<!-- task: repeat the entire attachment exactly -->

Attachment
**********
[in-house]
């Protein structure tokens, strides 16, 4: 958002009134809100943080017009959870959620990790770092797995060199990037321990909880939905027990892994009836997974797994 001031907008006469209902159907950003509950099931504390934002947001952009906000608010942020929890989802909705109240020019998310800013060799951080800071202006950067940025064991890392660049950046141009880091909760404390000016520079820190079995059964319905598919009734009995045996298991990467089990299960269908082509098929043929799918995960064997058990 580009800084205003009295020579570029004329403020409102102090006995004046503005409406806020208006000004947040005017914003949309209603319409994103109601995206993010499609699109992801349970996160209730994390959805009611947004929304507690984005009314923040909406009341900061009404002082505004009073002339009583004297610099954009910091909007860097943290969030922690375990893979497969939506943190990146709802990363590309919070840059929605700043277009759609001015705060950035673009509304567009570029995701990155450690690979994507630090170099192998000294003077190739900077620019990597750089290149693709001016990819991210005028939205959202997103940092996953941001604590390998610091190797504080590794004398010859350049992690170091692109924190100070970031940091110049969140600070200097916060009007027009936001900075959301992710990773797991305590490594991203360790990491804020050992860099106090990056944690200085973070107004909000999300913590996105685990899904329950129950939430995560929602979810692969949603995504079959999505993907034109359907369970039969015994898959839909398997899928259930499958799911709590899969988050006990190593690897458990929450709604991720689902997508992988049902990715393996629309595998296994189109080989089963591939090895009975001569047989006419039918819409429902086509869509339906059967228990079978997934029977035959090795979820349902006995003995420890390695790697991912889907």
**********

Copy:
[in-house]
């Protein structure tokens, strides 16, 4: 958002009134809100943080017009959870959620990790770092797995060199990037321990909880939905027990892994009836997974797994 001031907008006469209902159907950003509950099931504390934002947001952009906000608010942020929890989802909705109240020019998310800013060799951080800071202006950067940025064991890392660049950046141009880091909760404390000016520079820190079995059964319905598919009734009995045996298991990467089990299960269908082509098929043929799918995960064997058990 580009800084205003009295020579570029004329403020409102102090006995004046503005409406806020208006000004947040005017914003949309209603319409994103109601995206993010499609699109992801349970996160209730994390959805009611947004929304507690984005009314923040909406009341900061009404002082505004009073002339009583004297610099954009910091909007860097943290969030922690375990893979497969939506943190990146709802990363590309919070840059929605700043277009759609001015705060950035673009509304567009570029995701990155450690690979994507630090170099192998000294003077190739900077620019990597750089290149693709001016990819991210005028939205959202997103940092996953941001604590390998610091190797504080590794004398010859350049992690170091692109924190100070970031940091110049969140600070200097916060009007027009936001900075959301992710990773797991305590490594991203360790990491804020050992860099106090990056944690200085973070107004909000999300913590996105685990899904329950129950939430995560929602979810692969949603995504079959999505993907034109359907369970039969015994898959839909398997899928259930499958799911709590899969988050006990190593690897458990929450709604991720689902997508992988049902990715393996629309595998296994189109080989089963591939090895009975001569047989006419039918819409429902086509869509339906059967228990079978997934029977035959090795979820349902006995003995420890390695790697991912889907």